Yida refugee camp, a few kilometers from the border, Unity State, South Sudan. Image by Cédric Gerbehaye. South Sudan, 2012.

The following text is a brief excerpt from a recent article published by Reuters. The full article can be found on the Reuters website.

In the mid-1980s, a small band of policy wonks began convening for lunch in the back corner of a dimly lit Italian bistro in the U.S. capital.

After ordering beers, they would get down to business: how to win independence for southern Sudan, a war-torn place most American politicians had never heard of.

They called themselves the Council and gave each other clannish nicknames: the Emperor, the Deputy Emperor, the Spear Carrier. The unlikely fellowship included an Ethiopian refugee to America, an English-lit professor and a former Carter administration official who once sported a ponytail.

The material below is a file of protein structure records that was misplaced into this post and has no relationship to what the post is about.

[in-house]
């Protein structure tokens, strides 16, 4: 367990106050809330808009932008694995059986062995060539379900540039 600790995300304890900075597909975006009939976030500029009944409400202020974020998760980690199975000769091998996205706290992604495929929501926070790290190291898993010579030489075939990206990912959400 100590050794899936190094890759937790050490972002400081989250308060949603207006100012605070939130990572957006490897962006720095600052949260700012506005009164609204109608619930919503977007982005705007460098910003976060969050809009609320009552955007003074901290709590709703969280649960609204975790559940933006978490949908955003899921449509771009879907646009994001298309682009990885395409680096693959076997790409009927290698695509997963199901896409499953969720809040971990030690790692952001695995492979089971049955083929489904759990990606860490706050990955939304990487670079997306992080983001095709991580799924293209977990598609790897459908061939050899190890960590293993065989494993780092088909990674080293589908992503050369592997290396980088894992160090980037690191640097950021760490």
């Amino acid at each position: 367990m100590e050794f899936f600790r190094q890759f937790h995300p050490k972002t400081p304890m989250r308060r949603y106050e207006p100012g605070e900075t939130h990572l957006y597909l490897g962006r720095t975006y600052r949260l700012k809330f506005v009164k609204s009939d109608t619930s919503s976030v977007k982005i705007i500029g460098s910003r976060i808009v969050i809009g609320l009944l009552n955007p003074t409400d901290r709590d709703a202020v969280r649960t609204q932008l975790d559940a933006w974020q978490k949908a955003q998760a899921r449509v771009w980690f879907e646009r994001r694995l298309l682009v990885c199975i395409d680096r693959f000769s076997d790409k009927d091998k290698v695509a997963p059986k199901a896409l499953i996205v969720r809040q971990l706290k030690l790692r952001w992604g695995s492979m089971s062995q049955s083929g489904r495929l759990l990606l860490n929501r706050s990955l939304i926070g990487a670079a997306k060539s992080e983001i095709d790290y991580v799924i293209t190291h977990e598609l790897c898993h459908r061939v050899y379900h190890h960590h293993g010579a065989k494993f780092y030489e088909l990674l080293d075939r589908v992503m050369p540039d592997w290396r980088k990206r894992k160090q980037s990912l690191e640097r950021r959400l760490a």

"Sudan in Transition” brings in-depth coverage of the cultural, political, economic and legal challenges that loom as Sudan lurches towards likely partition.


January 13, 2014 /
Rebecca Hamilton
As the death toll in South Sudan surpasses 1,000 people, Pulitzer Center grantee Rebecca Hamilton examines the fledgling country’s intensifying crisis and how the international community should be
January 9, 2014 / Reuters
Rebecca Hamilton
Three years ago, South Sudan gained independence and became its own nation. Now, it may be about to start a civil war.